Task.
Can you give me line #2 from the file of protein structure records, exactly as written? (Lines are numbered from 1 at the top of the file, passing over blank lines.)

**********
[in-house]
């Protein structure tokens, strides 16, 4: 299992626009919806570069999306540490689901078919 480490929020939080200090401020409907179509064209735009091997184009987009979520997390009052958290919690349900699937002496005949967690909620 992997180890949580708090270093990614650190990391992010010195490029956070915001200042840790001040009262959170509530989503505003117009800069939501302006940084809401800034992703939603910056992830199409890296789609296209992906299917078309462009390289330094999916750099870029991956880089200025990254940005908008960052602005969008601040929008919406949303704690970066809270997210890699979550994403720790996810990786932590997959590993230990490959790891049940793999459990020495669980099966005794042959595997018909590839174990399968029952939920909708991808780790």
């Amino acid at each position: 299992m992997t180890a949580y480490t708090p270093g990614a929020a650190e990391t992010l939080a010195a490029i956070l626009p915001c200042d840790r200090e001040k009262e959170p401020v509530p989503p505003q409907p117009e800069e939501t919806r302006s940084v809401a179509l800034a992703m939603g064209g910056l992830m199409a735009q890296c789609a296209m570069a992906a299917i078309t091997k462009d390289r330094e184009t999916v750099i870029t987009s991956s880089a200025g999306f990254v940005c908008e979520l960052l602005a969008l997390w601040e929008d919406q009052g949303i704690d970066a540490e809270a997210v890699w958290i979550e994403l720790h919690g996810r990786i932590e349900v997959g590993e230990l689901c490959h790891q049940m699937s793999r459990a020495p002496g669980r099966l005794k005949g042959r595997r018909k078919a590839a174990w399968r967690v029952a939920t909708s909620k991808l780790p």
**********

């Protein structure tokens, strides 16, 4: 299992626009919806570069999306540490689901078919 480490929020939080200090401020409907179509064209735009091997184009987009979520997390009052958290919690349900699937002496005949967690909620 992997180890949580708090270093990614650190990391992010010195490029956070915001200042840790001040009262959170509530989503505003117009800069939501302006940084809401800034992703939603910056992830199409890296789609296209992906299917078309462009390289330094999916750099870029991956880089200025990254940005908008960052602005969008601040929008919406949303704690970066809270997210890699979550994403720790996810990786932590997959590993230990490959790891049940793999459990020495669980099966005794042959595997018909590839174990399968029952939920909708991808780790």